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ITC Notes

Background Information

Isothermal Titration Calorimeter (ITC) is most useful for measuring dissociation constants in the 10-5 to 10-8 M range. For very tight binding (nM), the optimal concentration of macromolecule needed is so low that the heat changes upon binding become too small to measure. Conversely, weak binding (~100uM) requires very high concentrations and heat changes can be obscured by aggregation and non-specific binding.

How to use the Affinity ITC

Follow these guidelines for proper sample preparation, which is critical to achieve good ITC data.


  • It is important to use a buffer and pH conditions in which the proteins are stable.
  • To minimize artifactual heats, the buffer should have a low enthalpy of ionization (e.g. phosphate, citrate, acetate). Quaternary amines (e.g. Tris) has high enthalpy of ionization. For information, refer to:

Goldberg, R.N., Kishore, N., and Lennen, R.M. Thermodynamic Quantities for the Ionization Reactions of Buffers. J. Phys. Chem. Ref. Data, Vol. 31 No. 2.

  • Be sure your buffer concentration is high enough to compensate for any pH effects during titrations.
  • Avoid using DTT as it can cause erratic baselines. If you must include a reducing agent, use β-mercaptoethanol (BME) or tris(2-carboxyl) phosphine (TCEP). There are literature reports where people use up to 5mM BME without any problems but lower concentrations (1 mM) are recommended, especially if your heats of binding are small. TCEP is not stable in phosphate buffer.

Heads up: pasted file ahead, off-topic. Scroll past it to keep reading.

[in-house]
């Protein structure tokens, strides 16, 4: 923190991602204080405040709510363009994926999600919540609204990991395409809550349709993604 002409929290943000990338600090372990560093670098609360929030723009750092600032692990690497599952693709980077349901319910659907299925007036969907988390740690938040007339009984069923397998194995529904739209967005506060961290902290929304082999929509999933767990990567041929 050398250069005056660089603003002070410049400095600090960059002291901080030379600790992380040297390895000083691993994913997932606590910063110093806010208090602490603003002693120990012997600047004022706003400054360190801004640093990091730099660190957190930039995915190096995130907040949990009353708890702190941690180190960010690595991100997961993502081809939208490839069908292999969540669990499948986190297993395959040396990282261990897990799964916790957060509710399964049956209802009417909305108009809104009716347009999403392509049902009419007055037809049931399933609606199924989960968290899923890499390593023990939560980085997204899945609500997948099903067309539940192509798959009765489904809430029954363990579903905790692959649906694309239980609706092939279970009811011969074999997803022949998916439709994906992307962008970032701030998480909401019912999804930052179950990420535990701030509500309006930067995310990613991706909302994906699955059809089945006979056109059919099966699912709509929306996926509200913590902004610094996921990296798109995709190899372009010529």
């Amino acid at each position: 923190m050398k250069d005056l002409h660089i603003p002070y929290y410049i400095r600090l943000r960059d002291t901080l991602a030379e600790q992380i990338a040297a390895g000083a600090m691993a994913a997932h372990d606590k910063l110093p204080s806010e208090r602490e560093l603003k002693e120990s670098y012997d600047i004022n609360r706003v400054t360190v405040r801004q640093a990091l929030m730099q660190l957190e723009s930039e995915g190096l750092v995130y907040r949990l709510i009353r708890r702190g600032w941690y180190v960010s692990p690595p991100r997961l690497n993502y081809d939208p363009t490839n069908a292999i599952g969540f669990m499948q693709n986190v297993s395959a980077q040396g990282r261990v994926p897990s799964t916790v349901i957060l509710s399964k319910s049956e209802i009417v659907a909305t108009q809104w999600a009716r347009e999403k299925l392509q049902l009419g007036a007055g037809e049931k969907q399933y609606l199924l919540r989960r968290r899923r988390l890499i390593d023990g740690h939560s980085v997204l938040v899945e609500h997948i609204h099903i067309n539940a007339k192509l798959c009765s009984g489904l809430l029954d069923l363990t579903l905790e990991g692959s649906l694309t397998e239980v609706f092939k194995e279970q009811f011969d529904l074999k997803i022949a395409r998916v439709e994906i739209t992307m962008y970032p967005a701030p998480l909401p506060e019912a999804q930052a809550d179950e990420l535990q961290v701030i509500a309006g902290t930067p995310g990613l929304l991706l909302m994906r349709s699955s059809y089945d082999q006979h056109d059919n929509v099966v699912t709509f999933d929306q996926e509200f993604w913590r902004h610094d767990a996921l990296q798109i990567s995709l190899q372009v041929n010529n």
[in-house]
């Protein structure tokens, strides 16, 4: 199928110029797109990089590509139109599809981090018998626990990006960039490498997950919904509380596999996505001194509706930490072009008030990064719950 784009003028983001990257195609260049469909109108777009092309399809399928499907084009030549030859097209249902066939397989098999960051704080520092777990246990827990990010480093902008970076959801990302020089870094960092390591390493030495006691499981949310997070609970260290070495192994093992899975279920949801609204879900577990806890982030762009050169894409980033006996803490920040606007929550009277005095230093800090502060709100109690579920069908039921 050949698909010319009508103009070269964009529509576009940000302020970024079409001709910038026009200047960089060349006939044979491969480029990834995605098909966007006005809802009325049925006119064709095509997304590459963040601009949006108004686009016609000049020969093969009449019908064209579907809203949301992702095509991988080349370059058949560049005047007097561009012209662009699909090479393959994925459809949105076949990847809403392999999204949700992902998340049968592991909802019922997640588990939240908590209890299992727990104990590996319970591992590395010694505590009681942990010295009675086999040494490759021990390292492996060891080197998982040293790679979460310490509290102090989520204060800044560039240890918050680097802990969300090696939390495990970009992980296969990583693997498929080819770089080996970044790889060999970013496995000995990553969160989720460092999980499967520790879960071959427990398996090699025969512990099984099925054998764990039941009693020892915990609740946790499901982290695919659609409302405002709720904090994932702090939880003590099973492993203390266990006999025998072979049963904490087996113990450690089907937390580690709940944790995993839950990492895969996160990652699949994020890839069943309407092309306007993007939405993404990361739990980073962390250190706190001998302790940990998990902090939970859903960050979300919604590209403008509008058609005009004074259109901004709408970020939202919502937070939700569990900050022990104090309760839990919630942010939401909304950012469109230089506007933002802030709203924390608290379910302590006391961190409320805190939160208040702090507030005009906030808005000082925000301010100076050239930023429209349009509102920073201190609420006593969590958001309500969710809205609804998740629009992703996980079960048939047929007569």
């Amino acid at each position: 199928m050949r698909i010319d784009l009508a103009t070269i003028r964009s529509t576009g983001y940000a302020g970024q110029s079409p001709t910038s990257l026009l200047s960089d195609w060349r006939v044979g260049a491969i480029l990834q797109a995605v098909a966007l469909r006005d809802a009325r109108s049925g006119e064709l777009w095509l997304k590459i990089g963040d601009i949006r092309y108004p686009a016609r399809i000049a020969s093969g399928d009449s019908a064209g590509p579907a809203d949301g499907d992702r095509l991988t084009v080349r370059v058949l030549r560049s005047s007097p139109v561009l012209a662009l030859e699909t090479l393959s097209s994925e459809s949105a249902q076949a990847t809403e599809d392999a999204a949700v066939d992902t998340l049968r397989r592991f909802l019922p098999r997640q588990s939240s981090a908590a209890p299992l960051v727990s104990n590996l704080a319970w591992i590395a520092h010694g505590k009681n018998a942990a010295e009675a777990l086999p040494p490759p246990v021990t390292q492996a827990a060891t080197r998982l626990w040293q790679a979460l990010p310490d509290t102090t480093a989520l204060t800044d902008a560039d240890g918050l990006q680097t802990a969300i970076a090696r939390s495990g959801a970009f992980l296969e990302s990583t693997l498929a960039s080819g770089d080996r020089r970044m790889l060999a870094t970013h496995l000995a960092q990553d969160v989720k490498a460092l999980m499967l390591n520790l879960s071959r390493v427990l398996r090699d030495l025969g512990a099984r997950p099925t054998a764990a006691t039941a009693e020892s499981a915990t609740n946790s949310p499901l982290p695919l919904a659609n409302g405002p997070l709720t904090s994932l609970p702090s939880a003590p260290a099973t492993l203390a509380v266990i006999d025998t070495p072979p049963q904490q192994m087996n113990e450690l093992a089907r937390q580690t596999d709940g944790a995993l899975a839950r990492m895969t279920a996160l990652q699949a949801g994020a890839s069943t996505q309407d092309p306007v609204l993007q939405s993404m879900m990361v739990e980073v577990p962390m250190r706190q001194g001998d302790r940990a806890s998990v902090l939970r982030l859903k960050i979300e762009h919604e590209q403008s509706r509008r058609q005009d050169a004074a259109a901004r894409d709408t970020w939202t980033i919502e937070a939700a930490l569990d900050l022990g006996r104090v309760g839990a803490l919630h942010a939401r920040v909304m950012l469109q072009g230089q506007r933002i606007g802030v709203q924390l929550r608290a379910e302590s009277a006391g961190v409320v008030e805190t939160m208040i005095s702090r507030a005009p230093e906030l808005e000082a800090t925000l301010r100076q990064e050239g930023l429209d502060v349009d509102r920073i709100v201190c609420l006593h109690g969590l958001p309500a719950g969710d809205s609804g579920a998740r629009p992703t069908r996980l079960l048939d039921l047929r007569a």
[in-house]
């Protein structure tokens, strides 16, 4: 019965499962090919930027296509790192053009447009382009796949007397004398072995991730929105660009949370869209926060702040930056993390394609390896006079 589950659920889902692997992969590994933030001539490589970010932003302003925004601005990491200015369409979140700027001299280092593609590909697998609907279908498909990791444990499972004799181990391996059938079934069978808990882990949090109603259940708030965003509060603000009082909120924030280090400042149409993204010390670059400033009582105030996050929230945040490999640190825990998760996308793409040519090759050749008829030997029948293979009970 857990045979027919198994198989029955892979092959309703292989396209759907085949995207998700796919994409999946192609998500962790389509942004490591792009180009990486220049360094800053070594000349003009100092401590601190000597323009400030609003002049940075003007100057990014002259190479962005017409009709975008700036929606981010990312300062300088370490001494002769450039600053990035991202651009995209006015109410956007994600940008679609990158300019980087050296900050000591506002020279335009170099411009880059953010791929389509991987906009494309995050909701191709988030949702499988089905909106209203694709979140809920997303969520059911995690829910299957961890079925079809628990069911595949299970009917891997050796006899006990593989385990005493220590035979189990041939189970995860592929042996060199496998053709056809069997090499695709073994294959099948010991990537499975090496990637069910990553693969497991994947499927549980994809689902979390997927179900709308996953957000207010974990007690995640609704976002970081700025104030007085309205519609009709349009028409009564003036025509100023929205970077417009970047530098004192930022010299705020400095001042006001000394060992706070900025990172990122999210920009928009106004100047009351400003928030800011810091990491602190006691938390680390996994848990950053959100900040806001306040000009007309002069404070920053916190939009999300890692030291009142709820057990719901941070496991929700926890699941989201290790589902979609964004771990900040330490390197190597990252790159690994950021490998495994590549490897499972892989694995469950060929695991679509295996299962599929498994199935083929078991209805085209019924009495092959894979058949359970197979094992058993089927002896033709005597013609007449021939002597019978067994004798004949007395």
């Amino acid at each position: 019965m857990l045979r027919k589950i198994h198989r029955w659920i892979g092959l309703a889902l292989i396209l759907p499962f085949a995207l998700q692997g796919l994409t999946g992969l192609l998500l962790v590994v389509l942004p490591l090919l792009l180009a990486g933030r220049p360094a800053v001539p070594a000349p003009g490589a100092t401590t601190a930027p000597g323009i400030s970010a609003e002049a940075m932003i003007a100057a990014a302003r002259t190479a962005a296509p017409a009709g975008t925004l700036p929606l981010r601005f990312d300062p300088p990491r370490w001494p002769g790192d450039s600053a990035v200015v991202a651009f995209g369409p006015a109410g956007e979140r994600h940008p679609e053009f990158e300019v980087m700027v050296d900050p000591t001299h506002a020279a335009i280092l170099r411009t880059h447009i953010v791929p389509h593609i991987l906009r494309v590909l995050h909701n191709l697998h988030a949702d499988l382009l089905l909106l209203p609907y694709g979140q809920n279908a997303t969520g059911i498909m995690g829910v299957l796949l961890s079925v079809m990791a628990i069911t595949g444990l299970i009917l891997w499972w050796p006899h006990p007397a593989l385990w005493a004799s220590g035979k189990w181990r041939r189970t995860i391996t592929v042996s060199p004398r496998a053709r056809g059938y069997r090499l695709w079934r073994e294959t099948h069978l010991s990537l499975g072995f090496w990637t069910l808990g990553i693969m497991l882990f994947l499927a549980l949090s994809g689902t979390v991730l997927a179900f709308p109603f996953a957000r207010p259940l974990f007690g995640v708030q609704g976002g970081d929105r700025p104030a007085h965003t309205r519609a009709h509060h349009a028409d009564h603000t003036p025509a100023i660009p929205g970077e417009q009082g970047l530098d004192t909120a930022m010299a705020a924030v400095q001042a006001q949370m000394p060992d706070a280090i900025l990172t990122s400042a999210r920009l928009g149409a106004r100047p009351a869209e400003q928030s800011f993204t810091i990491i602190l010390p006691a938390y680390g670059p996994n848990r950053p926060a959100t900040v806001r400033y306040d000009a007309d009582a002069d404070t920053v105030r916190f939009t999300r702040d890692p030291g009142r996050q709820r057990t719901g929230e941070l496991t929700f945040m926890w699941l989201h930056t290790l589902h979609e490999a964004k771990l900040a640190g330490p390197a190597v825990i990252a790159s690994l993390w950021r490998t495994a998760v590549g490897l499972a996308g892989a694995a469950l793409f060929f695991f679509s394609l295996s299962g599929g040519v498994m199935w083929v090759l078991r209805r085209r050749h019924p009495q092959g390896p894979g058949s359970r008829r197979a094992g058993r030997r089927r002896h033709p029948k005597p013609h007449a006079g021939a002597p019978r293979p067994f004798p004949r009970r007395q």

Typical Volumes

  • In a typical experiment, 300 µL of deionized H2O and protein sample are loaded into the reference and sample cells, respectively. Do not add buffer into the reference cell.
  • The injection syringe has a volume capacity up to 250 µL. However, the Manual Syringe Load Wizard will show the volume needed to be load into the injection syringe based on the volume of injection and the total number of injections selected in the program.
  • Keep in mind that you may need sample for controls and test runs, so more is better.
  • The following review provides practical information on planning ITC experiments:

Freyer, M.W. and Lewis, E.A. Isothermal Titration Calorimetry: Experimental Design, Data Analysis, and Probing Macromolecules/Ligand Binding and Kinetic Interactions. Methods in Cell Biology. 2008. 84:79-113.

Sample Preparation

  • Both macromolecule and ligand must be in identical solutions, otherwise large heats of dilution will mask the desired observation. Solvent matching is best achieved by exhaustive dialysis of the macromolecule, using the final dialysis buffer to make up the ligand solution. If both components are macromolecules, they may be dialyzed in the same pot.
  • Save some dialysis buffer (>20 mL) for rinsing cells, running baseline controls, diluting samples, etc.
  • All the samples, including the deionized H2O and the buffer used in the experiment, need to be filtered and then degassed for at least 10 minutes before their use.
  • After the solutions have been prepared, check their pH carefully. If they differ by more than 0.05 pH units, then adjust one of the solutions so they match.
  • Solution concentrations should be determined after final preparation. Accurate determination of binding parameters is only possible if concentrations are known precisely.
  • The accuracy of stoichiometry, dissociation constant and enthalpy (N, Kd and ΔH) determination is directly proportional to the accuracy with which the syringe reactant concentration is determined. This contrasts with the accuracy of the cell reactant concentration which only affects N.
  • If you are working with synthetic peptides or oligonucleotides, be sure they are desalted prior to suspension in ITC buffer. Residual chemicals from synthesis (e.g. TFA and salts) will cause a buffer mismatch and high heats of dilution.
  • If you use DMSO to solubilize a ligand, you will need to add DMSO to the macromolecule solution to match the concentration in the ligand solution. Many proteins are stable in the short term in up to 2-5% DMSO. Add the DMSO to the protein solution immediately prior to running the ITC experiment.

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